Managing the activist mayhem

Managing the activist mayhem


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Australian Lot Feeders Association president Bryce Camm spoke at Better Beef 2019 last week about recent animal activist activity and how the red meat industry can deal with it.

Australian Lot Feeders Association president Bryce Camm spoke at Better Beef 2019 last week about recent animal activist activity and how the red meat industry can deal with it.

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Recent activism at Queensland feedlots has created anxiety and concern among operators.

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RECENT activism at Queensland feedlots has created anxiety and concern among operators and made the red meat industry rethink its position in defending and promoting itself, although Australia is not ready for a national discourse, according to Australian Lot Feeders Association (ALFA) president Bryce Camm.

Mr Camm travelled west to Better Beef 2019, hosted by the WA Lot Feeders Association (WALFA) at Kylagh Feedlot south of Tammin last week.

He said with the campaigning underway for the Federal election, to be held on Saturday, May 18, the issue of "farm activism was now in the national spotlight".

"While it is great that both sides of politics appear supportive of industry, I'm not sure we are quite ready for a national conversation about the rights and wrongs of meat consumption," Mr Camm said.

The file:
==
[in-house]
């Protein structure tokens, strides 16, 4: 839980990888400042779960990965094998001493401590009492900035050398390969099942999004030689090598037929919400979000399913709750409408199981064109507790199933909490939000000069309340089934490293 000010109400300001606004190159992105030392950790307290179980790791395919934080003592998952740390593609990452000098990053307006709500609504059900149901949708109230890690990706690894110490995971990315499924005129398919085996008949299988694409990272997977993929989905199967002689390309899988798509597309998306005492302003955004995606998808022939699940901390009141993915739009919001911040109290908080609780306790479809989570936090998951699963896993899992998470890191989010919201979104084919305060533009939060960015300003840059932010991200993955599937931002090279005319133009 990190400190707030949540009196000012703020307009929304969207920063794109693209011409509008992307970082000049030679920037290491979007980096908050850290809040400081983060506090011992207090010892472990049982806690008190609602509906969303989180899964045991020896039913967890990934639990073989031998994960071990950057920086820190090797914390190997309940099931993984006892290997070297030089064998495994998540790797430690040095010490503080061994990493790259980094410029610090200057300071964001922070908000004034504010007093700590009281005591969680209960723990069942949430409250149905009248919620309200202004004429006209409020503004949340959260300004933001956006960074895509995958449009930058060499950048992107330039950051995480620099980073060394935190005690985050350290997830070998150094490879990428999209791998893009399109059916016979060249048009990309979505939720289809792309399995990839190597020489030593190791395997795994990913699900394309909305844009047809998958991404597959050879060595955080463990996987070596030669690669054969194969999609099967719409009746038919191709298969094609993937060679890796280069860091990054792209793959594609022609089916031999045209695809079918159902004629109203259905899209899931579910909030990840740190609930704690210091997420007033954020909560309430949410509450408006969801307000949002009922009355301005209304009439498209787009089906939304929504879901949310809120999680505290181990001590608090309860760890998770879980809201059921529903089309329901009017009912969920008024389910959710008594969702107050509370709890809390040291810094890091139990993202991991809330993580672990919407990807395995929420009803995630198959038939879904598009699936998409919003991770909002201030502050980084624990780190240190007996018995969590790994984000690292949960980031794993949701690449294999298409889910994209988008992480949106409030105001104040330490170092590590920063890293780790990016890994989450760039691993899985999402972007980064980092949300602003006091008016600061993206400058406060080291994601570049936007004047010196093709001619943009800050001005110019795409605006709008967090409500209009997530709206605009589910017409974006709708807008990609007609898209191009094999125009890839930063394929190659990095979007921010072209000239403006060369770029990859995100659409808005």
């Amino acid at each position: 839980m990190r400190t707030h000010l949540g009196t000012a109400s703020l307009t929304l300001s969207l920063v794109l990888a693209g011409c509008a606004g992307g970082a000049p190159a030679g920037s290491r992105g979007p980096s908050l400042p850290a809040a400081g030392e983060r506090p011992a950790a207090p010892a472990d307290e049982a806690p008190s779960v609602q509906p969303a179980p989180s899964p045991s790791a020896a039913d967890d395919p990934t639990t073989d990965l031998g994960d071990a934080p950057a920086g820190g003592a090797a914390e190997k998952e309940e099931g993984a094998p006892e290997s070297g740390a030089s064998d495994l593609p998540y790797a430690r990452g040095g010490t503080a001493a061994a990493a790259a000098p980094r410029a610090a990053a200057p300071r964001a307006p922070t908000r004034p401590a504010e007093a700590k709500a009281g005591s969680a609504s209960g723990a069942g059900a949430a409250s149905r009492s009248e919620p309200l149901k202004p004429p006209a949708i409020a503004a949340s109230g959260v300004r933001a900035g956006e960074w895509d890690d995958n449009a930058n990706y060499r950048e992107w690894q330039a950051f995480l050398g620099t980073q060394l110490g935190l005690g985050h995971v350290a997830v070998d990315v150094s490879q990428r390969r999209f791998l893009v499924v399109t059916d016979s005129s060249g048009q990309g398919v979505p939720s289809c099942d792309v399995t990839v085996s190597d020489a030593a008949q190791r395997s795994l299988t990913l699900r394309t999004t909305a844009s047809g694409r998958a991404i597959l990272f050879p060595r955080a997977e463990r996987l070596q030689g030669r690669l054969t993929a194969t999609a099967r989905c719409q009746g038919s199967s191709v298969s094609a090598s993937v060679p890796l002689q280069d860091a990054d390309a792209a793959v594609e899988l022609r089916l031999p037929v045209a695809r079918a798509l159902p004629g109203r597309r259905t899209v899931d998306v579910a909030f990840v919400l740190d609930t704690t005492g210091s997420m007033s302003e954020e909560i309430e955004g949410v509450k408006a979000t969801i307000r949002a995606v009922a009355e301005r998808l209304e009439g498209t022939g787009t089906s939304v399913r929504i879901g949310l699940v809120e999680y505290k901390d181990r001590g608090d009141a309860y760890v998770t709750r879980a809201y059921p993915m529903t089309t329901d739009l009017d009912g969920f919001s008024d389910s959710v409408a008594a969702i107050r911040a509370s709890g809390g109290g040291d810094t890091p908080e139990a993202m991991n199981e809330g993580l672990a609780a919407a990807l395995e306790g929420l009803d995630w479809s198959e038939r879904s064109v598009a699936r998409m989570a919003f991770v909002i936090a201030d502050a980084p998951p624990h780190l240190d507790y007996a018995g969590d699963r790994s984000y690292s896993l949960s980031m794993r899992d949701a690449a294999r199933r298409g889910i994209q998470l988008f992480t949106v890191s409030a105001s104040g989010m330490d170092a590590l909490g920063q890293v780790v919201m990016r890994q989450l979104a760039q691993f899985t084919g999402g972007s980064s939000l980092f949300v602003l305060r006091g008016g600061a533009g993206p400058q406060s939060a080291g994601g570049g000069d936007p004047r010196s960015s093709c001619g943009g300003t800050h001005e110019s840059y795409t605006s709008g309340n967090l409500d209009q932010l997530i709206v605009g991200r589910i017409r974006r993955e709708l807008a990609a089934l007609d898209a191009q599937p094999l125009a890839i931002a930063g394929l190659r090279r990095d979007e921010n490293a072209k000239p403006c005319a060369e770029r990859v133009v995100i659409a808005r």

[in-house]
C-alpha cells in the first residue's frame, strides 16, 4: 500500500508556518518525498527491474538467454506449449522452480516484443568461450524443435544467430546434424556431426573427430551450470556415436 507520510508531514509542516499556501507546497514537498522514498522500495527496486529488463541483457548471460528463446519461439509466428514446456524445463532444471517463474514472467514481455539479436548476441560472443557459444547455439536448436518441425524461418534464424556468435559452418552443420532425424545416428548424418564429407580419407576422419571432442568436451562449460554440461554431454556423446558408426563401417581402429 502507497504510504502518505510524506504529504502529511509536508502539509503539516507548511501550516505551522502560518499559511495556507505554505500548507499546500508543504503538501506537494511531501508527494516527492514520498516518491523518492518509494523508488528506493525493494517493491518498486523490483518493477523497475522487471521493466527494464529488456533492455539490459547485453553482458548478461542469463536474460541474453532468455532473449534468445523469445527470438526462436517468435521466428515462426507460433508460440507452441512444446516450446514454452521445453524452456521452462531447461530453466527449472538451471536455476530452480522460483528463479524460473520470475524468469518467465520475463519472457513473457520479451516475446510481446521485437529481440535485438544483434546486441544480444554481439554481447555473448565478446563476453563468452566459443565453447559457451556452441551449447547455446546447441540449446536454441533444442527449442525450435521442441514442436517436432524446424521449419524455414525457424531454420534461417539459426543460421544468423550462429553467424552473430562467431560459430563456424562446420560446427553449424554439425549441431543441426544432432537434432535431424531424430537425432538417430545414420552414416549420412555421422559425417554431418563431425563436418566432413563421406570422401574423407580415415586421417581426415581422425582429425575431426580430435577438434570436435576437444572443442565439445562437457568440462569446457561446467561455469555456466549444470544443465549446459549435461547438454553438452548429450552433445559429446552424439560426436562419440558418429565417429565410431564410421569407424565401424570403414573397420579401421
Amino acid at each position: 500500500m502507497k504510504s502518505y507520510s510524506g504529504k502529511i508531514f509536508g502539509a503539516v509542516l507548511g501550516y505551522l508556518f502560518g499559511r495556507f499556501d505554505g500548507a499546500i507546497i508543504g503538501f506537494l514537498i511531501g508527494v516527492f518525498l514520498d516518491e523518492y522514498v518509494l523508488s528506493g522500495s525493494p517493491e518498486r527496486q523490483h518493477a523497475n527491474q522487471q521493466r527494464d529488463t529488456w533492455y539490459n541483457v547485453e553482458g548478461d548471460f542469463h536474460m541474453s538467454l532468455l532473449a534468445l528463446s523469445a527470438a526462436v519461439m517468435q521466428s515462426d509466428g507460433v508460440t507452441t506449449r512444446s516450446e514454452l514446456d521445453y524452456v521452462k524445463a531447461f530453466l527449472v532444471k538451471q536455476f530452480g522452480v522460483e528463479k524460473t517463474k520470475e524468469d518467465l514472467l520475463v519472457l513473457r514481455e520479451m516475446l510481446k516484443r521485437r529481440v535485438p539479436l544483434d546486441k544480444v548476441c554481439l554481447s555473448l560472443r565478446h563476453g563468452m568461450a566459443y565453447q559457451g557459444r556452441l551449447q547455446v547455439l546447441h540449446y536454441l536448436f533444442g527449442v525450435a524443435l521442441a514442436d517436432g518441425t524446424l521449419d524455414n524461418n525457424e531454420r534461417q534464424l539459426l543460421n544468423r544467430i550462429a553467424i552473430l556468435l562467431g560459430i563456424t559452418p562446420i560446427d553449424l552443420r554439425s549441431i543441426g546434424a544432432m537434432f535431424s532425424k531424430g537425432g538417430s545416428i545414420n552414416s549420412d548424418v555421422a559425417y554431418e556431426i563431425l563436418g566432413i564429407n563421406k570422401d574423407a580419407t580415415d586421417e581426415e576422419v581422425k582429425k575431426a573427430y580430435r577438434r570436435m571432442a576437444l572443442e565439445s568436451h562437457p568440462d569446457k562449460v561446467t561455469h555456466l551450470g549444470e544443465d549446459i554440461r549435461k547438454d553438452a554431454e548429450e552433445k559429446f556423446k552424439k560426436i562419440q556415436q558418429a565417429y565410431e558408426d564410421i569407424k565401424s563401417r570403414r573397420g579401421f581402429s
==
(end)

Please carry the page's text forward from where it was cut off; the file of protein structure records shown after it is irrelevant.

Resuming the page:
"So the policy of ALFA has been to make this about a public safety and security issue and a right to land tenure and safety of people, staff and families, rather than making this about the rights and wrongs of whether feedlotting should exist.

"I don't think we are ready to have that conversation on a national level but there is hope because the industry has been investing in things that do make it possible to start to have that conversation with the wider community."

Mr Camm said traditionally lotfeeders "haven't dealt with a lot of the confrontation from groups that may not be pro animal agriculture".

"Maybe as an industry we have happily sat by and watched it happen to chickens, pigs, to live export and kind of go 'that's great - it's not us'," he said.

"Very much now it is us and the spotlight is on us."

Mr Camm outlined how historically veganism or the vegan society was started by Donald Watson in 1944 as a movement about food, health and longevity of life.

"I think the difference we are seeing post 2010 is an emergence around animal liberation and using food, diet and health as a way to communicate that message," he said.

"They are two very different outcomes.

"One is the dietary choice - for various reasons you decide to consume what you will.

"The second is a movement as an effort to discourage or move away from animal agriculture, which to me is a much more frightening movement that needs our industry's focus."

  • For more on what Mr Camm had to say and other highlights of the Better Beef 2019, make sure you get this Thursday's copy of Farm Weekly.
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